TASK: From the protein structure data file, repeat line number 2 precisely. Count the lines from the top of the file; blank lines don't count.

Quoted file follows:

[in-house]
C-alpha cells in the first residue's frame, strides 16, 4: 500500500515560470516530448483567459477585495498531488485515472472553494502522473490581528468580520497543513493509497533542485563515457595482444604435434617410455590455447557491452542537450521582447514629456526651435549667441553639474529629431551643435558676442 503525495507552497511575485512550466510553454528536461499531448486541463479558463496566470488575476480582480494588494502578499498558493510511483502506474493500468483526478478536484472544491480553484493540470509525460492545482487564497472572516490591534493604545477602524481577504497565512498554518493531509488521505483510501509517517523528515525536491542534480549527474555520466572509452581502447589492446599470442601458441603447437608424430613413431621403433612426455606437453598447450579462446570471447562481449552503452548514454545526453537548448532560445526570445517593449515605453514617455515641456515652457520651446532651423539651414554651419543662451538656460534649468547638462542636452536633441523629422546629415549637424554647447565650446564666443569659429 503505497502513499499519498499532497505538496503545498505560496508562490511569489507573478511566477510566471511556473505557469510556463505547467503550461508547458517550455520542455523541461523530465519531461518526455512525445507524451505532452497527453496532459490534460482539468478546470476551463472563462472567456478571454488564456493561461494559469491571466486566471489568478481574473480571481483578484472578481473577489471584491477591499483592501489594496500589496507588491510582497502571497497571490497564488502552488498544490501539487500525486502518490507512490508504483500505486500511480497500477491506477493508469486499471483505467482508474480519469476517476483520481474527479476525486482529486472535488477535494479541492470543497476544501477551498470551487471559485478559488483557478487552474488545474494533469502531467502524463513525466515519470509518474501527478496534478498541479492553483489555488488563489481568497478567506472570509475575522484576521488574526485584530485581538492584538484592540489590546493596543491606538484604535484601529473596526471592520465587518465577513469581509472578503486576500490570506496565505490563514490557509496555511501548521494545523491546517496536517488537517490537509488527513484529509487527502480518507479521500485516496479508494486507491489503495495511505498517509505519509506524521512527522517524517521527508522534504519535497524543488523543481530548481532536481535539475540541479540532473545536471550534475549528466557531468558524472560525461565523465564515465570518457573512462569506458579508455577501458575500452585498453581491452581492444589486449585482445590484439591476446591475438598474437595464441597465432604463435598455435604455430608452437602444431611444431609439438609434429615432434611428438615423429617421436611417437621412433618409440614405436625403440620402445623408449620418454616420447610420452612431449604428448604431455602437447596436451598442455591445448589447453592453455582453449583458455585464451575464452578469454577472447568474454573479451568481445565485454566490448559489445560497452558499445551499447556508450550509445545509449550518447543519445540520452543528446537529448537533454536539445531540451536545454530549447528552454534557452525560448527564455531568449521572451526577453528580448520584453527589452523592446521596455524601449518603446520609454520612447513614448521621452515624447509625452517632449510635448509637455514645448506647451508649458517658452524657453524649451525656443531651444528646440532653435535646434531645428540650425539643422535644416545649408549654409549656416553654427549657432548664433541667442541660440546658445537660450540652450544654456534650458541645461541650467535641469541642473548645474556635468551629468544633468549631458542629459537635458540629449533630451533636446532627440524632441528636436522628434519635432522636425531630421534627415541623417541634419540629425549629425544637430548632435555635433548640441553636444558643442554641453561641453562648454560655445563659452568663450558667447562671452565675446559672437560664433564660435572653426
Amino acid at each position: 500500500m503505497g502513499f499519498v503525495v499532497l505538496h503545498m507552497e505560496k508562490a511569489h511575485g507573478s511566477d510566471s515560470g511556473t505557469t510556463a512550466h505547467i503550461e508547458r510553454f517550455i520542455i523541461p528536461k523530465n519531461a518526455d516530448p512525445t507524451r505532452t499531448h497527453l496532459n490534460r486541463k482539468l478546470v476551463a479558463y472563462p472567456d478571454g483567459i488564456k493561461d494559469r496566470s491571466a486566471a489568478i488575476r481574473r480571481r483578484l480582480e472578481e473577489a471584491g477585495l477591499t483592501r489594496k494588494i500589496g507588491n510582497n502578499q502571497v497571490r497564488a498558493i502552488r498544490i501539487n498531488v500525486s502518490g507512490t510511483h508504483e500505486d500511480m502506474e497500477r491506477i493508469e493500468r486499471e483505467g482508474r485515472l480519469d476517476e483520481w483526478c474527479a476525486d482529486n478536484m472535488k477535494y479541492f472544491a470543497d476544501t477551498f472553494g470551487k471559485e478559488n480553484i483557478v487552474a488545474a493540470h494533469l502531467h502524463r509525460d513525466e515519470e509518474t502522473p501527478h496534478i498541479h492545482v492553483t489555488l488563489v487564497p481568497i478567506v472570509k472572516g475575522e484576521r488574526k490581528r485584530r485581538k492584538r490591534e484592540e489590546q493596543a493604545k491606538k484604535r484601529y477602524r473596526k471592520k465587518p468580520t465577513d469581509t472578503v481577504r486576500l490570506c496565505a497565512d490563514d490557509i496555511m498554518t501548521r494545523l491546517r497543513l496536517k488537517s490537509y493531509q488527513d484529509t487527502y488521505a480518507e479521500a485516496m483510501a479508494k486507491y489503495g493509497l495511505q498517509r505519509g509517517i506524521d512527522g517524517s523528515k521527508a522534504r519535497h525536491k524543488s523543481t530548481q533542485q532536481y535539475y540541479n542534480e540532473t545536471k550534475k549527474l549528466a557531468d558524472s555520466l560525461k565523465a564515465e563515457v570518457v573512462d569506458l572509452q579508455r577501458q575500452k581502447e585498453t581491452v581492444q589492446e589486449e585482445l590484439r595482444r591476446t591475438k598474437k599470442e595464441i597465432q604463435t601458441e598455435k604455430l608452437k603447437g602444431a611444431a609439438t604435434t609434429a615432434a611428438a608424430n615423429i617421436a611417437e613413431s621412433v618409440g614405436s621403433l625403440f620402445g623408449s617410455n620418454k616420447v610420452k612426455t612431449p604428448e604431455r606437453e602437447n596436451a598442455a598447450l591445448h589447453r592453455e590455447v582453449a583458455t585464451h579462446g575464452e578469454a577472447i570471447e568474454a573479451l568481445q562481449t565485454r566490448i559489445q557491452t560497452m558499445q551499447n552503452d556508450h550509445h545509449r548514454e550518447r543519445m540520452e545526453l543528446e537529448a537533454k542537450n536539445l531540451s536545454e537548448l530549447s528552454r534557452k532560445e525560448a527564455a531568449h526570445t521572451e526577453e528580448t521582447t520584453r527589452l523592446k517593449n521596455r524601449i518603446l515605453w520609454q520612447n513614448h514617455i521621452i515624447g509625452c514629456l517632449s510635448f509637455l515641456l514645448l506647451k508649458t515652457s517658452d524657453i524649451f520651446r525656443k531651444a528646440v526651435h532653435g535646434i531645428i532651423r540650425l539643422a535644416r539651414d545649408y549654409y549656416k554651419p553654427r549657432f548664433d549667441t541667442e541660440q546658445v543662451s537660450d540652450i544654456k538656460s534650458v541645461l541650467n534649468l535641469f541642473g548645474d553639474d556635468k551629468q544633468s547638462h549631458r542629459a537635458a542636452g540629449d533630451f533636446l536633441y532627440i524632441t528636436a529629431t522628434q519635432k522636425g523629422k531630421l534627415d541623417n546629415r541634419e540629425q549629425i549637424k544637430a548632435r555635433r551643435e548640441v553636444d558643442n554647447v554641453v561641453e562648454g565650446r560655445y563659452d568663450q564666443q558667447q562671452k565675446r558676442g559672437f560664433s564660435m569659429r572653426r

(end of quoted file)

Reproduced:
C-alpha cells in the first residue's frame, strides 16, 4: 500500500515560470516530448483567459477585495498531488485515472472553494502522473490581528468580520497543513493509497533542485563515457595482444604435434617410455590455447557491452542537450521582447514629456526651435549667441553639474529629431551643435558676442 503525495507552497511575485512550466510553454528536461499531448486541463479558463496566470488575476480582480494588494502578499498558493510511483502506474493500468483526478478536484472544491480553484493540470509525460492545482487564497472572516490591534493604545477602524481577504497565512498554518493531509488521505483510501509517517523528515525536491542534480549527474555520466572509452581502447589492446599470442601458441603447437608424430613413431621403433612426455606437453598447450579462446570471447562481449552503452548514454545526453537548448532560445526570445517593449515605453514617455515641456515652457520651446532651423539651414554651419543662451538656460534649468547638462542636452536633441523629422546629415549637424554647447565650446564666443569659429 503505497502513499499519498499532497505538496503545498505560496508562490511569489507573478511566477510566471511556473505557469510556463505547467503550461508547458517550455520542455523541461523530465519531461518526455512525445507524451505532452497527453496532459490534460482539468478546470476551463472563462472567456478571454488564456493561461494559469491571466486566471489568478481574473480571481483578484472578481473577489471584491477591499483592501489594496500589496507588491510582497502571497497571490497564488502552488498544490501539487500525486502518490507512490508504483500505486500511480497500477491506477493508469486499471483505467482508474480519469476517476483520481474527479476525486482529486472535488477535494479541492470543497476544501477551498470551487471559485478559488483557478487552474488545474494533469502531467502524463513525466515519470509518474501527478496534478498541479492553483489555488488563489481568497478567506472570509475575522484576521488574526485584530485581538492584538484592540489590546493596543491606538484604535484601529473596526471592520465587518465577513469581509472578503486576500490570506496565505490563514490557509496555511501548521494545523491546517496536517488537517490537509488527513484529509487527502480518507479521500485516496479508494486507491489503495495511505498517509505519509506524521512527522517524517521527508522534504519535497524543488523543481530548481532536481535539475540541479540532473545536471550534475549528466557531468558524472560525461565523465564515465570518457573512462569506458579508455577501458575500452585498453581491452581492444589486449585482445590484439591476446591475438598474437595464441597465432604463435598455435604455430608452437602444431611444431609439438609434429615432434611428438615423429617421436611417437621412433618409440614405436625403440620402445623408449620418454616420447610420452612431449604428448604431455602437447596436451598442455591445448589447453592453455582453449583458455585464451575464452578469454577472447568474454573479451568481445565485454566490448559489445560497452558499445551499447556508450550509445545509449550518447543519445540520452543528446537529448537533454536539445531540451536545454530549447528552454534557452525560448527564455531568449521572451526577453528580448520584453527589452523592446521596455524601449518603446520609454520612447513614448521621452515624447509625452517632449510635448509637455514645448506647451508649458517658452524657453524649451525656443531651444528646440532653435535646434531645428540650425539643422535644416545649408549654409549656416553654427549657432548664433541667442541660440546658445537660450540652450544654456534650458541645461541650467535641469541642473548645474556635468551629468544633468549631458542629459537635458540629449533630451533636446532627440524632441528636436522628434519635432522636425531630421534627415541623417541634419540629425549629425544637430548632435555635433548640441553636444558643442554641453561641453562648454560655445563659452568663450558667447562671452565675446559672437560664433564660435572653426